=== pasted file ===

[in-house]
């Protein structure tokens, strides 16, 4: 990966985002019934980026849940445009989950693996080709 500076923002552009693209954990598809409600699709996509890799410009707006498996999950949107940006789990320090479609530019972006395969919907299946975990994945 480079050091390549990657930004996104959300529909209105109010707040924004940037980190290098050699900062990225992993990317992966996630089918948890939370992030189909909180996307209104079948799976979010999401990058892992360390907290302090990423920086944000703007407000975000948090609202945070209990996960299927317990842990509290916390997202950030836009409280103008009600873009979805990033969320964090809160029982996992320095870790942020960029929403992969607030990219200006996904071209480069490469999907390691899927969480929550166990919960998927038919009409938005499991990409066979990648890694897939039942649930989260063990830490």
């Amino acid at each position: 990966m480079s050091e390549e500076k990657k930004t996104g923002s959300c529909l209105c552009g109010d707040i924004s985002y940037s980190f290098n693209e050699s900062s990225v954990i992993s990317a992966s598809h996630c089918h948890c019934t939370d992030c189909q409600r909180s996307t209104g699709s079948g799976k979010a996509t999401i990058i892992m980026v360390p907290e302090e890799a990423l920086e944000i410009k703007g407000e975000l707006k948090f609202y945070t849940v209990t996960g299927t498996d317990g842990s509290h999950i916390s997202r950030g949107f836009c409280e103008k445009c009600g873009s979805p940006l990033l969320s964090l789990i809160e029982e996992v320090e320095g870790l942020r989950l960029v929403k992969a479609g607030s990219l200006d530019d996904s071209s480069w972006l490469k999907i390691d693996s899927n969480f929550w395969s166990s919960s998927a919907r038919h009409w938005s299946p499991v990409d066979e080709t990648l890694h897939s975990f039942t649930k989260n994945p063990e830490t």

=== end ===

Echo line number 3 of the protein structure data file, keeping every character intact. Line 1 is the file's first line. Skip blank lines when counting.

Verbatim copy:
């Amino acid at each position: 990966m480079s050091e390549e500076k990657k930004t996104g923002s959300c529909l209105c552009g109010d707040i924004s985002y940037s980190f290098n693209e050699s900062s990225v954990i992993s990317a992966s598809h996630c089918h948890c019934t939370d992030c189909q409600r909180s996307t209104g699709s079948g799976k979010a996509t999401i990058i892992m980026v360390p907290e302090e890799a990423l920086e944000i410009k703007g407000e975000l707006k948090f609202y945070t849940v209990t996960g299927t498996d317990g842990s509290h999950i916390s997202r950030g949107f836009c409280e103008k445009c009600g873009s979805p940006l990033l969320s964090l789990i809160e029982e996992v320090e320095g870790l942020r989950l960029v929403k992969a479609g607030s990219l200006d530019d996904s071209s480069w972006l490469k999907i390691d693996s899927n969480f929550w395969s166990s919960s998927a919907r038919h009409w938005s299946p499991v990409d066979e080709t990648l890694h897939s975990f039942t649930k989260n994945p063990e830490t």